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Harvard 72, Cornell 47

Harvard takes 2-game lead in Ivy

Harvard’s Wesley Saunders was carrying on despite the defense of Cornell’s Dwight Tarwater, who simply tried to hang on.

winslow townson for the boston globe

Harvard’s Wesley Saunders was carrying on despite the defense of Cornell’s Dwight Tarwater, who simply tried to hang on.

It wasn’t until Kyle Casey and Brandyn Curry were standing arm-in-arm with their mothers at halfcourt that it finally hit them.

Flashes from cameras flickered in their faces. Their mothers clutched bouquets of flowers. Their names echoed throughout Lavietes Pavilion, honoring the Crimson seniors on a night dedicated to their class.

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Casey turned to Curry and said, “Man, you remember when we watched Jeremy up here [in 2010]?”

Five years ago, they were two teenagers who were sold on Tommy Amaker’s pitch to turn Harvard into a basketball brand name.

They saw signs of it before they ever stepped on campus, when they were glued to their televisions and their cellphones watching Jeremy Lin carve up Boston College and quietly start a culture shift for Harvard basketball.

“I remember just watching the BC game and calling Brandyn,” Casey said. “I was like, ‘You watching this?’ ”

For them, it was confirmation.

Casey told Curry, “Man, let’s do it.”

Five years later they were in standing in the same spot as Lin. When they looked to their left they saw the banner with their three Ivy League titles. They thought about the program’s five straight 20-win seasons. They thought about their roles in bringing Amaker’s vision to fruition.

“It’s just been a journey and an experience of a lifetime,” Casey said. “With ups and downs, but it’s been very rewarding and fulfilling.”

At the same time, they had a game to think about. Two, actually. The one they were playing Friday night against last-place Cornell was their most immediate concern. But the one in New Jersey between Princeton and second-place Yale had a direct effect on the race for the Ivy League title.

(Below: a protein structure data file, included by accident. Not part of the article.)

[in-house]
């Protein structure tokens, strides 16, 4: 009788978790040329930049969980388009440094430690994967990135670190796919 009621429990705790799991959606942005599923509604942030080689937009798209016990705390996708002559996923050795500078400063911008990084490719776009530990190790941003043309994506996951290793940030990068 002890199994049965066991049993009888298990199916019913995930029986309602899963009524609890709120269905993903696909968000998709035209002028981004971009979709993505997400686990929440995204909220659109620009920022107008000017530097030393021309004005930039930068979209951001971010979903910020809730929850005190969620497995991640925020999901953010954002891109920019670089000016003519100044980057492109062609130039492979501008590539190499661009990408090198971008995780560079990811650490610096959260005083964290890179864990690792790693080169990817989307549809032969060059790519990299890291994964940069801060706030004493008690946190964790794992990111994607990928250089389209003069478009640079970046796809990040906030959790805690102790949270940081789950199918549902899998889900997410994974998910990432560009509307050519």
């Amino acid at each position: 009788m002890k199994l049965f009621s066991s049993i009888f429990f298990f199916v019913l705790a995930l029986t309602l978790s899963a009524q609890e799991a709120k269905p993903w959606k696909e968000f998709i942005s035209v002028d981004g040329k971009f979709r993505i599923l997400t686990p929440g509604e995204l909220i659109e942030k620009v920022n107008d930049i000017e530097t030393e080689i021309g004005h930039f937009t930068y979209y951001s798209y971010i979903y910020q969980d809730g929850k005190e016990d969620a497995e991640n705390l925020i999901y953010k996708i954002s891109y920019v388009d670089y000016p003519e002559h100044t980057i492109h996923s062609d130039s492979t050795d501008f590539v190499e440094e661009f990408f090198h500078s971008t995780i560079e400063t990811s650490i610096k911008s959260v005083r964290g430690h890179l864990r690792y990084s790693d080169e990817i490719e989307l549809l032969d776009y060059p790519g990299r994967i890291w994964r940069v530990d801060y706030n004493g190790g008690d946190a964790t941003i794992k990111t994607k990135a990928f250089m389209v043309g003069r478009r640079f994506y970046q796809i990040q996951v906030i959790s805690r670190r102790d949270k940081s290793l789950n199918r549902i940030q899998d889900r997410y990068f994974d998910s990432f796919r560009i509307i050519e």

While the Crimson were neatly filing away a 72-47 blowout — shooting 51 percent from the floor, drilling eight 3-pointers, and knocking down 18 of 21 free throws — the out-of-town score was low on their list of priorities.

“Whatever’s going to go on is going to go on,” Amaker said. “I don’t think that we can control a lot of things, but we have a chance to influence what we’re doing and that’s all that matters. You can get focused and fixated on other things and lose sight of what’s the most important, which is us.”

Amaker was more concerned with starting four seniors. For Laurent Rivard (6 points), the start made him Harvard’s all-time leader in games with 118. For Dee Giger, who had never started before, it was literally a once-in-a-lifetime experience. For Curry (12 points) and Casey (10), who both sat out last season for their involvement in a university-wide cheating scandal, it was a long, winding journey come full circle.

But once the Crimson put the Big Red away — sealing their 23d win, matching the 2010-11 team for the second-most in program history — they checked the scores and realized Princeton had done them a huge favor by posting a 57-46 win.

Yale’s loss gave Harvard (23-4, 10-1) a two-game cushion in the Ivy with three games to play and put the Crimson in position to clinch at least a share of their fourth straight league title on their home floor Saturday night against Columbia. It will be the seniors’ last game at Lavietes.

“We know what’s on the line, but that’s what we prepared for, that’s why we came here,” Casey said. “We came here to dominate and do something special that’s never been done. I know we’ve been saying that for four or five years now, but we’ve been doing it for four or five years now, too. We’re trying to leave a legacy and create a dynasty after we leave. So tomorrow’s important. It’s cool how it could end. We just need to seize the moment.”

Julian Benbow can be reached at jbenbow@globe.com.
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